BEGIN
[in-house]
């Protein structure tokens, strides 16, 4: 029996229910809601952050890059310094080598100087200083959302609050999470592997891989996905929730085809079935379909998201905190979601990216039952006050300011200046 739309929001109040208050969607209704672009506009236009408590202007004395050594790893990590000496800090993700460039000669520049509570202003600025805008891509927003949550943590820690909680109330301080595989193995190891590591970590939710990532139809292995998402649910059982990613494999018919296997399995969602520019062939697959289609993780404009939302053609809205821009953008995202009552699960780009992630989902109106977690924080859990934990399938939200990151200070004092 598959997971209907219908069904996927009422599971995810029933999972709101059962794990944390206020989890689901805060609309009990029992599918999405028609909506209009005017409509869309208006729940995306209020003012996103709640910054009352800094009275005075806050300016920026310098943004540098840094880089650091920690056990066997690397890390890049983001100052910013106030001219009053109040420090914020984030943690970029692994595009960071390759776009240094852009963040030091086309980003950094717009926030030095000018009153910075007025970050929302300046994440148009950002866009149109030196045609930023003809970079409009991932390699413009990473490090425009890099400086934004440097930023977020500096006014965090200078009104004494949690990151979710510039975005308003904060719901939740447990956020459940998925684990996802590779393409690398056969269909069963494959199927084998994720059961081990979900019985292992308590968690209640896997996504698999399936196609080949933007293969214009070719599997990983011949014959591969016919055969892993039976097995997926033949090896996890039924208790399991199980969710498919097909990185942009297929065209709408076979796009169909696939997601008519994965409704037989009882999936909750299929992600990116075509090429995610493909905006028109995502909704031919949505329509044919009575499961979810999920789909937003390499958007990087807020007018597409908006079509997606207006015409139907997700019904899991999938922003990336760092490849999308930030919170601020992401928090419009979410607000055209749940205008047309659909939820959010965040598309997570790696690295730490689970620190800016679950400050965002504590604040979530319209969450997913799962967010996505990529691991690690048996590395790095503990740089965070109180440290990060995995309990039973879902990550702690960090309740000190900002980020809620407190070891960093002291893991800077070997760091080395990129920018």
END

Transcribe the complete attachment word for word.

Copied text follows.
[in-house]
């Protein structure tokens, strides 16, 4: 029996229910809601952050890059310094080598100087200083959302609050999470592997891989996905929730085809079935379909998201905190979601990216039952006050300011200046 739309929001109040208050969607209704672009506009236009408590202007004395050594790893990590000496800090993700460039000669520049509570202003600025805008891509927003949550943590820690909680109330301080595989193995190891590591970590939710990532139809292995998402649910059982990613494999018919296997399995969602520019062939697959289609993780404009939302053609809205821009953008995202009552699960780009992630989902109106977690924080859990934990399938939200990151200070004092 598959997971209907219908069904996927009422599971995810029933999972709101059962794990944390206020989890689901805060609309009990029992599918999405028609909506209009005017409509869309208006729940995306209020003012996103709640910054009352800094009275005075806050300016920026310098943004540098840094880089650091920690056990066997690397890390890049983001100052910013106030001219009053109040420090914020984030943690970029692994595009960071390759776009240094852009963040030091086309980003950094717009926030030095000018009153910075007025970050929302300046994440148009950002866009149109030196045609930023003809970079409009991932390699413009990473490090425009890099400086934004440097930023977020500096006014965090200078009104004494949690990151979710510039975005308003904060719901939740447990956020459940998925684990996802590779393409690398056969269909069963494959199927084998994720059961081990979900019985292992308590968690209640896997996504698999399936196609080949933007293969214009070719599997990983011949014959591969016919055969892993039976097995997926033949090896996890039924208790399991199980969710498919097909990185942009297929065209709408076979796009169909696939997601008519994965409704037989009882999936909750299929992600990116075509090429995610493909905006028109995502909704031919949505329509044919009575499961979810999920789909937003390499958007990087807020007018597409908006079509997606207006015409139907997700019904899991999938922003990336760092490849999308930030919170601020992401928090419009979410607000055209749940205008047309659909939820959010965040598309997570790696690295730490689970620190800016679950400050965002504590604040979530319209969450997913799962967010996505990529691991690690048996590395790095503990740089965070109180440290990060995995309990039973879902990550702690960090309740000190900002980020809620407190070891960093002291893991800077070997760091080395990129920018």